“I am not a betting man, but if I had to put money on one I’d say George because of his experience. Cox is unknown, he is green. I’ll give George the edge of the fight.
“If George is my opponent in the semi-final then we can stop talking about favourites and let the hands do the talking. And my hands will be talking loudly at him!”
Groves and Cox in London: “A storyline that you couldn’t put into a Hollywood thriller”
WBA Super World Super Middleweight champion George Groves (26-3, 19 KOs) and Jamie Cox (24-0,13 KOs) went head-to-head at the last pre fight press conference before their Ali Trophy quarter-final on Saturday at The SSE Arena Wembley in London.
“I feel I’m in the form of my career,” said Groves.
“This tournament has come along for me at the perfect time. I’ve had a fantastic camp. Everything that we wanted to happen did happen. It’s gone perfectly. I know what Jamie Cox can bring. I know that we maybe haven’t seen the best of Jamie yet because he’s fought nowhere near the level that I have.
He hasn’t fought any big names, he hasn’t been in world title fights and he’ll have to take a giant leap on Saturday night. Both he and his trainer will wonder whether he can take that leap. When he’s boxed at a lower level he’s dropped to that level and maybe he’s that sort of fighter. Maybe he can rise to the occasion but maybe not.”
“He’s been gifted with a world title shot. He hasn’t fought anyone decent to get this. I’ve picked him, it’s fantastic for him. We’re hoping that the best of Jamie Cox will show up. I look forward to going out and performing and performing well. And to show everyone in the division that I’m still the man to beat.”
Said Jamie Cox:
“I’m going to win. It’s as simple as that. No question about it. I’ve come into this to win the tournament. George is the first stop. I’m ready. I don’t know why he chose me. Everyone in the tournament is good, but I’m going to make my mark.”
Said Comosa’s Chief Boxing Officer, Kalle Sauerland:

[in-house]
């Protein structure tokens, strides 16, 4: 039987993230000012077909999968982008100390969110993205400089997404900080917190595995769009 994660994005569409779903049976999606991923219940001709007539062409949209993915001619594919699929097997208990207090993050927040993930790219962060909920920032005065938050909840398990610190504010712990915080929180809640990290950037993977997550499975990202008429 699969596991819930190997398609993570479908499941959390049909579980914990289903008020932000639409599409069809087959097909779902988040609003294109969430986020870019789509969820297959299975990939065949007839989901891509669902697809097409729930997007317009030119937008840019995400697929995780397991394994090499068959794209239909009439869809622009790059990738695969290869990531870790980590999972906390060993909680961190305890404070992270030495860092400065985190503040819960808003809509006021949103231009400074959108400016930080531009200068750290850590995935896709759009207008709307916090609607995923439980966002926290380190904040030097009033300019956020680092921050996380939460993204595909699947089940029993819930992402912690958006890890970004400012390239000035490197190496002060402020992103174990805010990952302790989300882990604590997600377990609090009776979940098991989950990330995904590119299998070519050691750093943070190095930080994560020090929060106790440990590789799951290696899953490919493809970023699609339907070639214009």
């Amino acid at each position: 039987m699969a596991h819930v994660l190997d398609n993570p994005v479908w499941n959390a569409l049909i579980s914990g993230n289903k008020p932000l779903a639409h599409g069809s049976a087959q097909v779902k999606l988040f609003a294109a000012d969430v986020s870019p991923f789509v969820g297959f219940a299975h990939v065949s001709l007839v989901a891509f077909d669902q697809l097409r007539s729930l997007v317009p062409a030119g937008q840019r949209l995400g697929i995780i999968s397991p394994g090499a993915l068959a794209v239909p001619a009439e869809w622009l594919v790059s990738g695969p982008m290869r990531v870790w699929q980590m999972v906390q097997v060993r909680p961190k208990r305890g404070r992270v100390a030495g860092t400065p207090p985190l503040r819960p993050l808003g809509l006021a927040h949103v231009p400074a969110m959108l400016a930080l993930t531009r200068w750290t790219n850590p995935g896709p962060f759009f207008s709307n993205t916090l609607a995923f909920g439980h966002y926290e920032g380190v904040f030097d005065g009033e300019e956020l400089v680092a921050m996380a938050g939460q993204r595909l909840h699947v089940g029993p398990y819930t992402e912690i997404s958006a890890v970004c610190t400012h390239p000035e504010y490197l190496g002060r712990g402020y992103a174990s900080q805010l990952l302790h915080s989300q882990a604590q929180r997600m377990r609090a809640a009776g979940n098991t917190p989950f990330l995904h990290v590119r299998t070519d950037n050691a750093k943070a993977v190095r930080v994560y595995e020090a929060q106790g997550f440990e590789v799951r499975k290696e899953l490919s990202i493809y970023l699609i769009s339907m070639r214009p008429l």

“I am here with two absolute athletes. George Groves, the man to beat in the tournament. He’s the WBA super champion, the best super middleweight when one looks at all the names. That’s why he’s the number one seed.
A lot of people are talking about a Eubank Jr. vs. Groves semi-final but Jamie Cox comes in with a nothing to lose situation. He’s an undefeated challenger and you have a storyline that you couldn’t put into a Hollywood thriller.
We’re lucky to be sitting here every week ringside at this great fights and this is no different.”
Promotor Eddie Hearn:
“It is a big opportunity but it’s not one Jamie Cox doesn’t deserve. Jamie Cox has been wanting to become a world champion for a long time. There’s been talk of a Chris Eubank Jr. vs. George Groves fight and we’re here to disrupt the plans.”
“Jamie Cox has been talked about for a long, long time as a great fighter, a great puncher. The world around the business is that Jamie is the real deal. It’s only when you step up to this level that you find out if it’s true. And if it is true I believe he can win the world title on Saturday night.
The tournament is a massive opportunity and we thank Kalle Sauerland and the World Boxing Super Series for it. Now we have the opportunity there’s only one thing to do and that’s go and become world champion.”
George Groves’ trainer, Shane McGuigan:
“George Groves has always strived to be the best that he can be. He’s got a very confident attitude but he’s still putting in all the graft. The camp has gone fantastic, it’s been 12 great weeks.
Jamie Cox has been a pro for a long time and there are still question marks over his quality. He hasn’t proven himself at the top level and maybe there’s a reason he hasn’t stepped up to that level in the past.”
Jamie Cox’s trainer, John Costello:
“Size had no relevance that evening and it will certainly have no relevance on Saturday night. Jamie’s ability and what he brings will be very relevant because we’re taking that WBC Super Championship home with us. I’ve said it before, but I like to repeat: George Groves made a big mistake when he picked Jamie Cox.”
Coach John Costello believes George Groves made a big mistake when he selected Jamie Cox as his quarter-final opponent ahead of their all-British Muhammad Ali Trophy showdown on Saturday at the SSE Arena, Wembley in London.
Costello has been in Cox’s corner for the last 11 years and has helped shape the Swindon man into the fighter he is today. His first World Boxing Super Series test will see the undefeated 31 year-old challenge for the WBA Super World belt.
“We always wanted this fight with George Groves. We’d asked for this fight before so when George picked Jamie in Monte Carlo we was in our element. All our Christmases had come at once,” reveals Costello, who believes his boxer has the beating of any man in the super middleweight division.